Waxhaw’s All American Gymnast: Julianna Cannamela’s Greatest Moments

Julianna Cannamela is a two-time All American on vault. Photo Credit: Chris Parent

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This is Part Two of a two-part series. Part One is available at triwnews.com

Waxhaw native Julianna Cannamela ended her undergrad career at Louisiana State University (LSU) as a two-time All American on vault. Despite her busy summer schedule, Cannamela took the time to interview with the Tri-W and share about her journey. This is part two in a two-part series. 

What was required to earn the title of All American Gymnast?

I was never really sure how to make “All American”. There are a few ways. You can be a regular-season All American, which is when your average score [Regional Qualifying Score] for each event, or all-around, is top eight in the country. 

Then when you go to nationals, you have first-team All American or second-team All American. First-team is the top four highest scores on an event or in the all-around. Second-team is the four second-highest scores in the meet.

I am a two-time All American on vault. I could not have done any of it without the support of my teammates, coaches, friends, and family.

“Not just teammates, but sisters.” Photo Credit: Chris Parent

What are some of your greatest moments in gymnastics?

I have two great moments in college that I will never forget. The first one would be my freshman year at nationals. My team made it to Super Six, which is the final day of nationals, where we compete for the championship. 

We were behind by a lot after our first event, and then we went to beam. I fell my first time on beam, but my coach didn’t take me out of the lineup. The final day, I went up there and nailed it. Then we went on to the floor competition, and we did even better.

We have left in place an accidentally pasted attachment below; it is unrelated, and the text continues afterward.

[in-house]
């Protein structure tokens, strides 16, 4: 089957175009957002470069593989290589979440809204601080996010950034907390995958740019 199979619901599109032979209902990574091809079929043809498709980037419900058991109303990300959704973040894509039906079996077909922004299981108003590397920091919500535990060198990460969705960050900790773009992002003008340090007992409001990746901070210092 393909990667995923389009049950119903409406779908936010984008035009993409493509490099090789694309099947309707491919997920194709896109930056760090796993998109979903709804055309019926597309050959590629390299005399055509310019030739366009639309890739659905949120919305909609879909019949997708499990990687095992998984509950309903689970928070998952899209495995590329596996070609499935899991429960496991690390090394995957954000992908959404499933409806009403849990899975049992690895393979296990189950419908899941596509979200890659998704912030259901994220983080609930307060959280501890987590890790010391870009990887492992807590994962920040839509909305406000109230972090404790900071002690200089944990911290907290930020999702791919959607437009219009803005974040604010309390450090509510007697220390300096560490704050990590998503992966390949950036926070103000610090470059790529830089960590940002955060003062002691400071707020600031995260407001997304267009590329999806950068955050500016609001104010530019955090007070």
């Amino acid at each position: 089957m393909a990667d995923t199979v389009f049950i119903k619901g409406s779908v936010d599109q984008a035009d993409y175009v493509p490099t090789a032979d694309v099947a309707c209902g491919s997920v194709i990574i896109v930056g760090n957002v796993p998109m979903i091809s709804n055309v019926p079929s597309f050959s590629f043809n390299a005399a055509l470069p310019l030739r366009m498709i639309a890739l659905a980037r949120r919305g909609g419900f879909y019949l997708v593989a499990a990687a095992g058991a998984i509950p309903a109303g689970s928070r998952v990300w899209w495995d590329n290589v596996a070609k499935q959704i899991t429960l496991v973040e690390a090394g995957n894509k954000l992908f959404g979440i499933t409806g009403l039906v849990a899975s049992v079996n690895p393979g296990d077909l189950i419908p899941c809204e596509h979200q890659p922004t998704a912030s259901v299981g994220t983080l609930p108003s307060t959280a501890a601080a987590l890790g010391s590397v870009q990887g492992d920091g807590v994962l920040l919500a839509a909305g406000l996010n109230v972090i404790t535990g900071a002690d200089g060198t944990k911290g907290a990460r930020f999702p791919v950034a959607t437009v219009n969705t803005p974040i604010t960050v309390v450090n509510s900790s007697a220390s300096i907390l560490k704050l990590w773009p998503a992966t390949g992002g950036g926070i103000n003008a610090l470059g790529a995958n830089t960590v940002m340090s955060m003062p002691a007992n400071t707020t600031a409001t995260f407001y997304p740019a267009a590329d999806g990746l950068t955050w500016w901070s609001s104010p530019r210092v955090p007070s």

At that point, I think we were still in third, but we weren’t looking at scores, so I’m not positive. Finally, we were on vault. I was first up on vault and stuck it cold. I got a 9.9 and came sprinting back towards my team. My coach gave me the biggest hug. 

Then the rest of my teammates went up, one after another, sticking all of their vaults. We ended up second at the nationals championship and made LSU history. 

My second best memory was my junior year against Alabama. It was a home meet, and I had shoulder surgery that summer. I was still working on coming back from that. One of my best friends, Kennedi Edney, got hurt and I was the alternate for floor. Last-minute, my coach came up to me and told me I was in the sixth spot on floor. 

I thought I was going to have a heart attack. I only competed floor once in college and guess what? I landed on my face that time. I couldn’t watch any of the routines that went up before me because I was so nervous. 

Finally, it was time for me to go, and I saluted to the judge. I swear I blacked out and came back to life in the middle of my last pass! I landed it, and before I could even salute, my teammates were knocking me down. The fans were going nuts. And it was a sold-out meet and a record-breaking crowd.

I immediately looked at my mom and started crying. And all I was thinking about while hugging my teammates was, “Everything I did tonight was for them.” My biggest motivators. Not just teammates, but sisters. I truly love and thank everyone at LSU. 

Light editing was done for brevity and clarity.

“I could not have done any of it without the support of my teammates, coaches, friends, and family.” Photo Credit: Chris Parent
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Annie Beth Donahue lives in Indian Trail, North Carolina with her husband Brad, and four children. She is a professional writer for both the web and print, and she can be found at www.anniebethdonahue.com.

Annie Beth also has a bachelor's degree in music therapy from Queens University of Charlotte, and has either been working with or parenting children with special needs for the past 18 years. She is a children's book author and the founder and president of Signposts Ministries, a 501(c)3 nonprofit that serves families that have children with chronic health problems or disabilities. In her non-working time, she homeschools and oversees the children's care of their small menagerie made up of chickens, two donkeys, a dog, a cat, and a snake.